While our global leaders attend their political Summits, perhaps they should include an IT GTP Summit to their agendas. As IBM has pointed out [https://twitter.com/IBMintegration], 94% of global banks and 85% of F100 companies use IBM/MQ to carry their transactions from place to place.   

Frankly, it is the least discussed yet  critical technology used worldwide. I would venture to say if the licenses for all the IBM/MQ technology were to freeze tomorrow, the world’s economy would stop dead.  Banks, brokerages, transportation, supply chain, retail, utilities, healthcare, and more use it to send data privately, cautiously, and assuredly from place to place.

So while the CIOs of the world talk about mobile, and cloud, and storage (all important), realize that within those realms, transactions must go from point A to point B so that Corporations can receive important transactional information from inside  and outside the organization. If the pipe the data travels through is broken, no data will get to the other end of the pipe.

As noted in a previous blog, I’ve noticed a movement to explore other models of enterprise messaging.   A big push for this is always cost. 

Companies want to drop their license costs, of which MQ is one, on every server that transacts such business. Going to open source models however, is risky business. Open Source means it’s open for people to inspect, diagnose, review … HACK! Also, the costs of migration are in almost ALL cases substantially greater than the cost savings of licenses alone.Lastly, as a colleague had recently shown at an industry conference, ‘with those licenses comes superior features, functionality, and security’. Picture an iceberg. The costs of open source are people, time,support and maintenance. That is the part you don’t see under the water, the much larger part rather than the part above the water, the cost of IBM/MQ licenses.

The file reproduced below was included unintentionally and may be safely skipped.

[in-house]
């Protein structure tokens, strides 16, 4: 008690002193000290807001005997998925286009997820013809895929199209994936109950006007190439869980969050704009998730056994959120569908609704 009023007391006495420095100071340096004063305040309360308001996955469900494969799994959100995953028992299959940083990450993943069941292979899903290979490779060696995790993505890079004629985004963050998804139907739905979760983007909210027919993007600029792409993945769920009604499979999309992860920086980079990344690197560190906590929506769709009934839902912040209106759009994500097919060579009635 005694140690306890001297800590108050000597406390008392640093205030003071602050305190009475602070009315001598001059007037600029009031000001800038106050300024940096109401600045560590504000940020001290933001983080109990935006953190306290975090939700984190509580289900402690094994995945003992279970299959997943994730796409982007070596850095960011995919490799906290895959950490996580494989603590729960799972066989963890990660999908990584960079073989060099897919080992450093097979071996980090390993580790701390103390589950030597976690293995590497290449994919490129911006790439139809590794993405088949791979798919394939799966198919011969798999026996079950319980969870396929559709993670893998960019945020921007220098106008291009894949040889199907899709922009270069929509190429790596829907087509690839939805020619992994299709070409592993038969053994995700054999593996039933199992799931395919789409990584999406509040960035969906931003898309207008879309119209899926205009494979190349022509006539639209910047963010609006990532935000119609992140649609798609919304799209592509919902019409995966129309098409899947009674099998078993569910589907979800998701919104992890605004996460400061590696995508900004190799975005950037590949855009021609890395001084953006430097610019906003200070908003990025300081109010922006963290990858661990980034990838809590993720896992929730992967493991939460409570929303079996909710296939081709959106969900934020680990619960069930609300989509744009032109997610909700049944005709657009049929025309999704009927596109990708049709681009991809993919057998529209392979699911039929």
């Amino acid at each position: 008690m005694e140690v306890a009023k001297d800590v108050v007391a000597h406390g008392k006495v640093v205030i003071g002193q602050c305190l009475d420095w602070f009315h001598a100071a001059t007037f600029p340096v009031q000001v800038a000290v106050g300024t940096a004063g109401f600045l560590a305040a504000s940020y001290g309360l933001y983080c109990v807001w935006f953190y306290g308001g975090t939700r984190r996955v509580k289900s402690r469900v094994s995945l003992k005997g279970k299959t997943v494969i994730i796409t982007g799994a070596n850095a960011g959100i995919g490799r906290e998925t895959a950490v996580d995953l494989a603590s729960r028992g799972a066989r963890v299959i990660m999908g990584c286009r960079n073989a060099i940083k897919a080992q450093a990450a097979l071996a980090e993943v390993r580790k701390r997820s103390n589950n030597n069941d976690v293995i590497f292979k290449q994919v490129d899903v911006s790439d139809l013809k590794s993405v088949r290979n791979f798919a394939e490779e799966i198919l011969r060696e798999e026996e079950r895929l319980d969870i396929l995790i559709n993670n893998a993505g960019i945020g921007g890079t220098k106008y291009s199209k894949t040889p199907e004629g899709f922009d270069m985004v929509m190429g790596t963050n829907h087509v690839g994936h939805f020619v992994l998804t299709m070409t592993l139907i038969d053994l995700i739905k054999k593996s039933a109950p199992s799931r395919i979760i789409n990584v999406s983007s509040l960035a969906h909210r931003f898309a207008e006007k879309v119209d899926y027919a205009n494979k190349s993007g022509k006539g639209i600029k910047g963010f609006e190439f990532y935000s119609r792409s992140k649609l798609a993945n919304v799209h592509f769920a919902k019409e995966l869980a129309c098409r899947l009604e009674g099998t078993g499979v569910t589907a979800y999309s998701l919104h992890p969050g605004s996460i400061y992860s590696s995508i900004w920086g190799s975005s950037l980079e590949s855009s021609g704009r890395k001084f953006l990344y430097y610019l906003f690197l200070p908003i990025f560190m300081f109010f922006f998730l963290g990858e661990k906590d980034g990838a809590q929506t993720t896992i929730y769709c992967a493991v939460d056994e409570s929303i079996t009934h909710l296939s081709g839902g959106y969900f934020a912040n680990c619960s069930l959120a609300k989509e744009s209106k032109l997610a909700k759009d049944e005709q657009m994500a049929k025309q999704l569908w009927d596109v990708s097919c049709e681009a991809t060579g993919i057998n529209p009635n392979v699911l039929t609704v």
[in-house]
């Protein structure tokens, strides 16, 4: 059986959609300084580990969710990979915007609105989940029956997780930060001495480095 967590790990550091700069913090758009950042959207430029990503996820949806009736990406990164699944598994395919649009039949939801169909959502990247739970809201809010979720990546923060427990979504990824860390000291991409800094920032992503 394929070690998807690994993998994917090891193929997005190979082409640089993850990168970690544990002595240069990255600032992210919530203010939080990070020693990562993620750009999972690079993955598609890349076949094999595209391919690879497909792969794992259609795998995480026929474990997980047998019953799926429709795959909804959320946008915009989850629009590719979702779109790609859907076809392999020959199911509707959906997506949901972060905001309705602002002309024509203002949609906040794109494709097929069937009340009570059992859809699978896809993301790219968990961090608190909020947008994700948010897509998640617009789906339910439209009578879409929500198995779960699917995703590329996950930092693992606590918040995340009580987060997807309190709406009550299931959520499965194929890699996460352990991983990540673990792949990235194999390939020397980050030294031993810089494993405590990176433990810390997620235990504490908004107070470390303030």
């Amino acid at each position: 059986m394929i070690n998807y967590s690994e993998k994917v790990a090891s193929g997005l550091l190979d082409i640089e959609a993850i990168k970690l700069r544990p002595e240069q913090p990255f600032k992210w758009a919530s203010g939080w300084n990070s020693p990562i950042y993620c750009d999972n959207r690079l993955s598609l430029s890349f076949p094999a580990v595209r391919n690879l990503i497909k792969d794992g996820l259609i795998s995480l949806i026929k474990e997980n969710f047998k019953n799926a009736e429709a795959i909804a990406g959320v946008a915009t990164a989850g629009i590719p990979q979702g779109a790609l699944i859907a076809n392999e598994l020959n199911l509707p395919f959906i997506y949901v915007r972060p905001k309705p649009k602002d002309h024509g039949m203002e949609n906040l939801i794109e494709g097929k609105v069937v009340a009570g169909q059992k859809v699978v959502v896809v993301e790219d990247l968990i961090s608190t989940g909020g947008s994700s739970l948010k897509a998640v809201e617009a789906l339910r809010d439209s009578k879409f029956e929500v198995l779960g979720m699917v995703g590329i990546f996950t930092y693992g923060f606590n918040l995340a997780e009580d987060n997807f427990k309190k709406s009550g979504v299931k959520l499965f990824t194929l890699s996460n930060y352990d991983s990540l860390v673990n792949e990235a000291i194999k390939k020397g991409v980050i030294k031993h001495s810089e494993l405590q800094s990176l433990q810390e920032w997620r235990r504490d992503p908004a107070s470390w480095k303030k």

Competing models, especially open source, are slim to none on API interface and administrative functionality (some are completely bereft) to their transactional engines.  This makes finding and correcting issues slow, if not impossible, in a standard MTTR SLA. Ensuring that SLA is met is essential for Enterprise businesses who would not appreciate the ramifications of  having transportation customers waiting in lines, banking customers financial transfers not process properly, brokerage customers having unsettled trades, and business supply chains frozen. So while executives look at bottom line costs of licenses, it is guaranteed that the manpower costs of migration are at least 2 to 1 spread across a typical 3 year ROI timeframe.  Yet, the result is less functionality and decreased assured delivery of those all important transactions.

In summary, not only the pipeline itself, but the tools and technology workers that keep these pipelines flowing are essential and important to not only their own corporations, but the global economy.  Keeping the pipes clean, free from defect, well maintained and flowing smoothly is an essential responsibility. Respect the pipes!

Written by Peter D’Agosta